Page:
Speech Melba Columns

Honey, I shot the kids

This lockdown I’ve been occasionally dipping into old photos, something I loved doing as a kid. We used to have about three or four family albums, and you can see how they move down the years from carefully posed black-and-white photos of naked babies, annual vacations and headshots to the more casual and coloured era of weddings, Christmas parties and New Year dances, till they vanish altogether as the idea of the album dies out.

Gone are the beautiful thick black pages, photos attached with adhesive corners, each page protected by tracing paper, replaced by the ugly plastic sleeves of the studio album provided free each time you gave in a roll for developing. That’s gone too. Photographs are innumerable and so valueless nobody prints them anymore. They float in ether now, soulless and lost. The lockdown has filled the airwaves with these empty photos. Pictures of pets and food and selves shared as substitutes for the shared lives now missing.

The camera in my very first smartphone filled me with a false sense of my artistry, but now I rather hate the blighted thing. Especially when other people wield it. Hell, Sartre would have said today, is other people’s phones. And there’s nothing quite as hellish as people constantly whipping out a phone and pointing it at themselves or at you at the least provocation.

A random lunch, a dinner with the spouses of your spouse’s colleagues, a meeting with a distant cousin thrice removed whom you plan to arrange never to meet again. I have no idea why these non-events are commemorated by the phone camera. Who cares? Why must a perfectly ordinary dinner party end with everyone grinning inanely into a phone? It’s like we are all goldfish in a bowl, swimming on show, pouting and kissing glass walls vacuously, endlessly.

Speaking of which, how wonderful that one might not be required to attend weddings anymore in a post-pandemic world! No more ghastly giving-present photo ritual. No more standing in queue like you’re boarding an Indigo flight, only you’re in high heels and best sari. No more being marched across that bizarre desi ‘Wedding Stage’ to pose like cattle as the camera records you handing over the present. There’s an inherent inelegance to the whole procedure that makes me shudder.

I am getting far better at handling all this though. Some months ago, we hosted a couple, with whom we are politely acquainted, for dinner. As soon as the eating was done, the lady stirred to life and fishing about in her bag, she trilled: “We really should all take a photo now.” I trilled right back: “No, we really shouldn’t.” It worked like magic. I am proud of my growing photo repellent skills.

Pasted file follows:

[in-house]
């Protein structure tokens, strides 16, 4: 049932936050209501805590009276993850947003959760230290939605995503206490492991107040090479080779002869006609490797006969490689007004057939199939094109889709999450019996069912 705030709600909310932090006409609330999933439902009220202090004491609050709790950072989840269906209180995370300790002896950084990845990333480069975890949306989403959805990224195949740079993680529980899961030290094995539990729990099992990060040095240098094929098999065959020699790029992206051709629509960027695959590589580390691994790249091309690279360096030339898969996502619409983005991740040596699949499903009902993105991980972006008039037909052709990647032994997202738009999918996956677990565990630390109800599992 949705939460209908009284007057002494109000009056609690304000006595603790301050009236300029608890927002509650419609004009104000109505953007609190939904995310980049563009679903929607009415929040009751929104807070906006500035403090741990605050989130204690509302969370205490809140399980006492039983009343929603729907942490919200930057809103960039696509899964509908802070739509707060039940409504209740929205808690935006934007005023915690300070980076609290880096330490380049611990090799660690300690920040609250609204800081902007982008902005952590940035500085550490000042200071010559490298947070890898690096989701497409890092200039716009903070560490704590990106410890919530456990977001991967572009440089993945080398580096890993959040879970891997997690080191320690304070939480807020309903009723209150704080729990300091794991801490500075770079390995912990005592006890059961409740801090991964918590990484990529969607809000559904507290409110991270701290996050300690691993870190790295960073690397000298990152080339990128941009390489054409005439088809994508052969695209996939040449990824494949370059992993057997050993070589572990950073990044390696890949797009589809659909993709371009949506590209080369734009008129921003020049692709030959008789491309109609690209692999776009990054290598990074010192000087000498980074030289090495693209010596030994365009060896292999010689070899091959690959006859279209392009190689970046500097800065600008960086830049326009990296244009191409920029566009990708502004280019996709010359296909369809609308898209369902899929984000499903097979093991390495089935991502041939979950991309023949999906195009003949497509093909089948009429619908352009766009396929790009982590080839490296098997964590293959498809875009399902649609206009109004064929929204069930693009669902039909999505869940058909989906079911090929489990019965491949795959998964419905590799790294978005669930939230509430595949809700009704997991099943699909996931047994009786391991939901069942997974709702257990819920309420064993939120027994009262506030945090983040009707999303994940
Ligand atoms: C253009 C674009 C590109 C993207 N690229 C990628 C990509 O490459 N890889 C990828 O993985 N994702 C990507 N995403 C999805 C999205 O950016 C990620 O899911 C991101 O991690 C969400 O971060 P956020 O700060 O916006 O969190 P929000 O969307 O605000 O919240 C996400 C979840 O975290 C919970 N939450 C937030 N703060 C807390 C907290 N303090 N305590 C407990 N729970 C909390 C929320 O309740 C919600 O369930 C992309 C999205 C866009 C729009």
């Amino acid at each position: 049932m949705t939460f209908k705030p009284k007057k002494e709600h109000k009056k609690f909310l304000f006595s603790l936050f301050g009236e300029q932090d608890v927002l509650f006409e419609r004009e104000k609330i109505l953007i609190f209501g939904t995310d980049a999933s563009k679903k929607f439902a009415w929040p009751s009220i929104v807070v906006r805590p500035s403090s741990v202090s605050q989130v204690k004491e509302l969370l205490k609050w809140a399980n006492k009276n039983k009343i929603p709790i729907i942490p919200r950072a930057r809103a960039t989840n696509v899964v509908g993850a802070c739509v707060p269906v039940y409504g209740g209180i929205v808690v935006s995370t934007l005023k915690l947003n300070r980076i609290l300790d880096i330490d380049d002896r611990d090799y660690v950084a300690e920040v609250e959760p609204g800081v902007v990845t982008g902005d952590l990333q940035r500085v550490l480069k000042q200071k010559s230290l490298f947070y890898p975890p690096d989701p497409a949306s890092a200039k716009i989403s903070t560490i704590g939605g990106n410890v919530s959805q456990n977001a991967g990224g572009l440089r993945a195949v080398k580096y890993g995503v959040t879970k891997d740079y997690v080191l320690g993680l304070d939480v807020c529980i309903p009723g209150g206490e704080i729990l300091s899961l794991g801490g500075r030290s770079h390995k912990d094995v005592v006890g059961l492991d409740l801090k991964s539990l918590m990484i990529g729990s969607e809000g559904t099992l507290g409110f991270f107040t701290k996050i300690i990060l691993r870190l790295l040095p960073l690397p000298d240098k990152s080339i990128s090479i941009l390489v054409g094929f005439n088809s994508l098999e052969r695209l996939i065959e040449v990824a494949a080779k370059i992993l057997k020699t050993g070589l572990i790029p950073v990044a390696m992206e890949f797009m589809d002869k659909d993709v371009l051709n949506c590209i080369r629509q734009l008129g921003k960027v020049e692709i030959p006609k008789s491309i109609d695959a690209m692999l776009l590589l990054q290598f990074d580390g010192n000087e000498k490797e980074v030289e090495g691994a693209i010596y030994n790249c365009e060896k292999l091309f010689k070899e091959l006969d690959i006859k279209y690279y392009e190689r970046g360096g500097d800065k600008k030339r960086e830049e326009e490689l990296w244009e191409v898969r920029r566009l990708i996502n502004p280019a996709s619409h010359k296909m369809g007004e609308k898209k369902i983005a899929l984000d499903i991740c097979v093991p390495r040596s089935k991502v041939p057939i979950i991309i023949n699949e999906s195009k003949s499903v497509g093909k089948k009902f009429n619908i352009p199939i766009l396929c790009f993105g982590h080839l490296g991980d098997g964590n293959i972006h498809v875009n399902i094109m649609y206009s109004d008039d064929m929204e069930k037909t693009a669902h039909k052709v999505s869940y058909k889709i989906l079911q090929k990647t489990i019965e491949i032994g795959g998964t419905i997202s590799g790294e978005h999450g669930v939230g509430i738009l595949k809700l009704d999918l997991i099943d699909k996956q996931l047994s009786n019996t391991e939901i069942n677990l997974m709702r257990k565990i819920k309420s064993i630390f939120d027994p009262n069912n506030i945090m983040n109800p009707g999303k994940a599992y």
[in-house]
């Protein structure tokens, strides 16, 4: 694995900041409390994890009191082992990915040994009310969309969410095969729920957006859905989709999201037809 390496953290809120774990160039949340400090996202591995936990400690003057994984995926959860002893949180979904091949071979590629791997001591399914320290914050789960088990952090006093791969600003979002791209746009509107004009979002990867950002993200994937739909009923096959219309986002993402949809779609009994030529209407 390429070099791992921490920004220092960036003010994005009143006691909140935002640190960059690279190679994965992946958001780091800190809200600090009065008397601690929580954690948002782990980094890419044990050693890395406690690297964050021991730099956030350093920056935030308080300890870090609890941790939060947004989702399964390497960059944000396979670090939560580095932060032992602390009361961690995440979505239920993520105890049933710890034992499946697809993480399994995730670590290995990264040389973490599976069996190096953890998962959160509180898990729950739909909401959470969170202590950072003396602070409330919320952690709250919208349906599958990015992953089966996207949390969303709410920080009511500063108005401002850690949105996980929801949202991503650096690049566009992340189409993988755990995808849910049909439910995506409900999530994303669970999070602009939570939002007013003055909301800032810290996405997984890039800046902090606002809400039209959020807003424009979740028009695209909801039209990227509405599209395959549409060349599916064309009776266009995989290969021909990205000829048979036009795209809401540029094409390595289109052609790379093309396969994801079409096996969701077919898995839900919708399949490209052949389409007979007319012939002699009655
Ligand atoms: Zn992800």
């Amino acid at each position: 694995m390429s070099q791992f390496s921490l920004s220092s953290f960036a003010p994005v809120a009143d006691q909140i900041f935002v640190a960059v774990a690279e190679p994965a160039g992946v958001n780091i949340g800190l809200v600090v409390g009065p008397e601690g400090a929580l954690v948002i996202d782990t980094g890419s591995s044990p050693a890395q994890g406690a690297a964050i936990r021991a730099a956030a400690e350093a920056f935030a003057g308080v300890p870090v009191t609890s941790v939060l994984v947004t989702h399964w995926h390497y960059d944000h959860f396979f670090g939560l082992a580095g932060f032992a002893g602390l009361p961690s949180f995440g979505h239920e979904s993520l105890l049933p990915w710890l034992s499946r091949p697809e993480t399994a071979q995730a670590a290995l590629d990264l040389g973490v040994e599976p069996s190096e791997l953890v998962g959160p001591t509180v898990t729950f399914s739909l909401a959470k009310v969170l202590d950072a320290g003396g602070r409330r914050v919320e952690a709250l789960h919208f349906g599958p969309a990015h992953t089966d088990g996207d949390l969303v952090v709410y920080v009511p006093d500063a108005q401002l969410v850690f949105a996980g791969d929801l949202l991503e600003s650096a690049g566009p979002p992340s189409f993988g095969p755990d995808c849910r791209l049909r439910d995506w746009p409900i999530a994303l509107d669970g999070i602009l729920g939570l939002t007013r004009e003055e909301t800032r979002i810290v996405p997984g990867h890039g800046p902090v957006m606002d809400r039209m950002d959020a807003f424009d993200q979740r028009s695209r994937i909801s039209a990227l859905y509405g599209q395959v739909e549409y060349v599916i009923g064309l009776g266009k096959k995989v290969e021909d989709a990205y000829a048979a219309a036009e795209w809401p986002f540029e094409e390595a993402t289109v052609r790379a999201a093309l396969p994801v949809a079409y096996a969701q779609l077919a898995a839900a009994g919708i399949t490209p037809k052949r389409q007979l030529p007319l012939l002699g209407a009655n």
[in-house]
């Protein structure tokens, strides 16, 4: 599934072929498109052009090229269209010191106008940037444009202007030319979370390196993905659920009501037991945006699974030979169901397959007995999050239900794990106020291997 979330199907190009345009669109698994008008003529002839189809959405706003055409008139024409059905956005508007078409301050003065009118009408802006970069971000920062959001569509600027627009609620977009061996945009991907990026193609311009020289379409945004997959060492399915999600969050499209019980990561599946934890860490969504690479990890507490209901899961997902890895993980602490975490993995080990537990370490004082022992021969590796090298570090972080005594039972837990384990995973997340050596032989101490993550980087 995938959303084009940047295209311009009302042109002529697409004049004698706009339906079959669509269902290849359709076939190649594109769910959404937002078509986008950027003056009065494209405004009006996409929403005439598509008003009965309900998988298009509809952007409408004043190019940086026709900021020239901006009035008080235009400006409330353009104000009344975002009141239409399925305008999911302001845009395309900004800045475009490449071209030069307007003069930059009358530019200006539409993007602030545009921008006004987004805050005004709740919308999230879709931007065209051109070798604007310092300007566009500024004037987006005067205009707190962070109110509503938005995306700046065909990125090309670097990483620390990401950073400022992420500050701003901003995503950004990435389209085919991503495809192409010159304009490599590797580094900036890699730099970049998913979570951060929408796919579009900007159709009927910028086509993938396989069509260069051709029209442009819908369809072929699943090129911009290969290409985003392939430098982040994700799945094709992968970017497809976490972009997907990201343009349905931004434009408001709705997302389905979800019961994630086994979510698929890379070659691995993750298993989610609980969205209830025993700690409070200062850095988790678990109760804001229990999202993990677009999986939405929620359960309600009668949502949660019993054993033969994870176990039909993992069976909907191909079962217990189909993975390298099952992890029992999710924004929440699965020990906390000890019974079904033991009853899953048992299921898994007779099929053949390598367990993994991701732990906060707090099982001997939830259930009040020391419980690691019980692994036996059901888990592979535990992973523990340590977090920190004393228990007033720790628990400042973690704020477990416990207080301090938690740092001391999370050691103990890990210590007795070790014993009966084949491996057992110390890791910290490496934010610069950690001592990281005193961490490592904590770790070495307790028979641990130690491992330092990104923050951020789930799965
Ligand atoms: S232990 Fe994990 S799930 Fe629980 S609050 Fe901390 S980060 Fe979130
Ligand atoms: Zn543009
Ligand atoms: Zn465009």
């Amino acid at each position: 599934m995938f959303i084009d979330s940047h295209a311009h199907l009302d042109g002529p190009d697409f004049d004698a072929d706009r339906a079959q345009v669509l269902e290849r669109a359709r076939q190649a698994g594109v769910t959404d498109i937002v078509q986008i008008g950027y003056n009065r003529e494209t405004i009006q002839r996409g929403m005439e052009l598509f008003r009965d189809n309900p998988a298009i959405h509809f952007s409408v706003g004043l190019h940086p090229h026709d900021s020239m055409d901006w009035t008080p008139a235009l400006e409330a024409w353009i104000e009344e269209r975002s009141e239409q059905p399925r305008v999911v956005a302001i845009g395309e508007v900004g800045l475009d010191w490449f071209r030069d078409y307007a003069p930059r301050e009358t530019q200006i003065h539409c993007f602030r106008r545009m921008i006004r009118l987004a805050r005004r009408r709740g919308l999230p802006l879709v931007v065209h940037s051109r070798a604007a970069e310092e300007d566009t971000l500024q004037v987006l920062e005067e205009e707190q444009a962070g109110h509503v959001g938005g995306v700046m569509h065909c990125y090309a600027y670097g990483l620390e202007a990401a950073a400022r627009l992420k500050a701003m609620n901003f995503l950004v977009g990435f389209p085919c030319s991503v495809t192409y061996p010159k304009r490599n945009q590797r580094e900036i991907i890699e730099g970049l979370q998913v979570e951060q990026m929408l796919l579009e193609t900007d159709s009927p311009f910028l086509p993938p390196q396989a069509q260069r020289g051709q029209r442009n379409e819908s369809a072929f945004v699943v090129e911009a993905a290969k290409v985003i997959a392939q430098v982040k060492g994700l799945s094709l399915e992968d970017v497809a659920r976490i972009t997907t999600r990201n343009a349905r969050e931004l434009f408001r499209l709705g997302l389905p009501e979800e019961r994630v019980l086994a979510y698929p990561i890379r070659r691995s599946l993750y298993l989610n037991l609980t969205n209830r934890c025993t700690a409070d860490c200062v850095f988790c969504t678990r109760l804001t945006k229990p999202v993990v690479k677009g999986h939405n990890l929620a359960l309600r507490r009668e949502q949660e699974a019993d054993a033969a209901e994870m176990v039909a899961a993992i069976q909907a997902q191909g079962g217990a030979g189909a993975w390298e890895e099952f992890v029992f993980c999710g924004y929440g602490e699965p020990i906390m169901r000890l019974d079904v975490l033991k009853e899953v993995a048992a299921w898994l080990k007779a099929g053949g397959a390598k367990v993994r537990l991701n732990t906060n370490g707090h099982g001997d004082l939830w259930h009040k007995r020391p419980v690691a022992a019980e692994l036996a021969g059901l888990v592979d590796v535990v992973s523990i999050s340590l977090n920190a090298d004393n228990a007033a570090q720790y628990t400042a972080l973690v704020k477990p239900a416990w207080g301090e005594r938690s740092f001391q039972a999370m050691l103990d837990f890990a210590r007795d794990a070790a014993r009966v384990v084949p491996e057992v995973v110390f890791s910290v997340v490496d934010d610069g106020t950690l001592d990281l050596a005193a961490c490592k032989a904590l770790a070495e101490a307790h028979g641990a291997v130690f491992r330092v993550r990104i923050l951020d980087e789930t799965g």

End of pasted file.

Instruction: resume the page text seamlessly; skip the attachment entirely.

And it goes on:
At one time, the idea of a photograph was precious. A day was set aside, a roll bought, camera loaded, hair brushed. Picking up the prints from the studio was an event of high excitement. You were heart-broken that your favourite shot was over-exposed or delighted you had squeezed out two extra shots from the roll. Just 30 or so photographs at one time. A finite number. A limited hoard. To be carefully filed in those albums, brought out on Sundays and high days as a treat.

We held those prints of loved ones with as much care as we did their living counterparts. My father at 25, slim and handsome, holding a cigarette with that stylishness only a black-and-white photograph can impart. My mother dressed up as a qawwali singer for the fancy dress bash at the club. There’s a deep sense of entering other worlds when one holds physical prints in the hand and pores over them. Like that childhood fantasy of being inside the scenes you saw through a bioscope or through the lens of that Viewfinder toy we all had.

When my mother was grieving, we siblings would show her umpteen photographs of dad on our phones. But finally, the only thing that made sense was to make prints of them, so that she could hold them in her hands and flip through them endlessly or tuck them away under her pillow at night.

Have you tried tucking a blasted phone under your pillow at night? The only thing you could possibly evoke is radiation.

Where the writer tries to make sense of society with seven hundred words and a bit of snark.

Related Topics
Recommended for you
This article is closed for comments.
Please Email the Editor

Printable version | Aug 13, 2020 10:39:25 PM | https://www.thehindu.com/opinion/columns/honey-i-shot-the-kids/article32241412.ece

Next Story